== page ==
The most common question I am asked when I meet with a prospective employer is, “Can you help me to better understand the benefits to my company?” This is a legitimate question because, as we know, one of the primary purposes of a business is to be profitable. If it doesn’t show a profit, everyone is impacted. So how can hiring people with disabilities enhance the business?
The first reason to hire them is that they are highly motivated individuals. Statistically, adults with disabilities are less likely to call in sick, file a workman’s compensation claim and quit their jobs. They have spent their adult life looking for ways to contribute to society in a meaningful way and value the opportunity. They show up on time and consistently for work. Some employers spend several thousand dollars and staff hours training new employees, only to have them quit shortly after the training period. People with disabilities are less likely to do this. It has typically taken them twice as long as the average person to get hired. They want to keep the job they worked so tirelessly to obtain.
Many employers have concerns about the cost of “reasonable accommodations”. Employers worry that this can become costly; however, the average cost of accommodation runs about $500. This leads to the second reason to strongly consider hiring this population. Many times, accommodations can also benefit other employees. For example, one employer decided to hire people with Autism. He consulted with experts to try and get his building ready. The consultants recommended installing signs with pictures and arrows as people with Autism tend to use visual cues to understand directions. It turns out, a large percentage of his employees didn’t read or speak fluent English. As a result, this also benefitted the other employees as they were able to better get around the building due to the signs that were put up in the facility.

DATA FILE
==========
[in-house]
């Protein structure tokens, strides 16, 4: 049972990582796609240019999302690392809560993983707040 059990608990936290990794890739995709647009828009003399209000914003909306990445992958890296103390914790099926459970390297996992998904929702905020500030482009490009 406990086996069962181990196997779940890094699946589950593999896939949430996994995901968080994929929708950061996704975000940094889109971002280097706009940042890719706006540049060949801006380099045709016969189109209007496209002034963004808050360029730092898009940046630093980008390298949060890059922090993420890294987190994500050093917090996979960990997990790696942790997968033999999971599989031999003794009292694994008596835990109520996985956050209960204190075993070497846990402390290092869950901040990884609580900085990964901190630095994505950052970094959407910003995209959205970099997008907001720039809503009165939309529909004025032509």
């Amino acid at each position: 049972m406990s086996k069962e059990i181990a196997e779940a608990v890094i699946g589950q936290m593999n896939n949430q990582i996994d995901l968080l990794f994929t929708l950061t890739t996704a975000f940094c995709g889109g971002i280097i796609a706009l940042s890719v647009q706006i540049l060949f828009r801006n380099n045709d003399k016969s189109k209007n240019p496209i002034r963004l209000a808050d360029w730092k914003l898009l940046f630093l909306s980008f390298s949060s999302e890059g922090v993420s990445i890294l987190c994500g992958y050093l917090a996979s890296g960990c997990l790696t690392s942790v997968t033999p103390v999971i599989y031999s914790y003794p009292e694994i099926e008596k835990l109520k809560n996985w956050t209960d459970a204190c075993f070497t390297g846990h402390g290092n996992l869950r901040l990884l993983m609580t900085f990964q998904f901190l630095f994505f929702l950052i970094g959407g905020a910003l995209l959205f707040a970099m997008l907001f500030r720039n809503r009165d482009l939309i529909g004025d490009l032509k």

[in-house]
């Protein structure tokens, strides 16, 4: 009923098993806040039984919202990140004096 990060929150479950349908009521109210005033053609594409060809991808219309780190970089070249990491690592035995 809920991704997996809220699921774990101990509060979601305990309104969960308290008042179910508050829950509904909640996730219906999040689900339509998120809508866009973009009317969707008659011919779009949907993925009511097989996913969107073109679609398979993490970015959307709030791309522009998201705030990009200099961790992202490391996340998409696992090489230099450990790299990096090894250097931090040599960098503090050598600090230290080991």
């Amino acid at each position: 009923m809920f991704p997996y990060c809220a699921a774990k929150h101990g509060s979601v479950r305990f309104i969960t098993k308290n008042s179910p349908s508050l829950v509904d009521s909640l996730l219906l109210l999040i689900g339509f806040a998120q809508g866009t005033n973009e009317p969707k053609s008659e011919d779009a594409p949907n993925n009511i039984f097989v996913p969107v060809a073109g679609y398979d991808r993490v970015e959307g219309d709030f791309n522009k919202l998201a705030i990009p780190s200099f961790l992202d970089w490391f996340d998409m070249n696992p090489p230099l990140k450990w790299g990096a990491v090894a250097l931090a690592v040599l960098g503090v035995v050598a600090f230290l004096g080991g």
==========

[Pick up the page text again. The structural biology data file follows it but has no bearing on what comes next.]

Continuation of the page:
There is a third, and practical, reason for hiring people with disabilities. The federal government has enacted the Work Opportunity Tax Credit (WOTC), where an employer may get up to $9,600 in tax credits for hiring someone with a disability. Businesses should seek out expert advice when availing of this incentive as some state laws may have limitations or different regulations. Refer to the Department of Labor website for more information on the WOTC.
Years ago, those with disabilities were placed in institutions or kept at home, away from the public eye. Nowadays, families refuse to hide or shelter their loved ones. They want to see them actively engaged in school, work, social situations, and more. When they walk into a store, they want to know that the places where they shop or conduct business with hold the same values. They are more likely to favor businesses where they see their home life reflected in the community. This could be a local big box store, restaurants, or any other place they frequent. Hiring adults with disabilities shows the company has a commitment to and cares about the community in which it operates.
Finally, adults with disabilities add diversity to one’s workforce in ways never before considered. When most people think of diversifying their workforce, they think of cultural differences. While people with disabilities also come from many cultures, they add another layer of diversity to your employee pool – one that can add so much more value to a company that cannot be measured in monetary terms.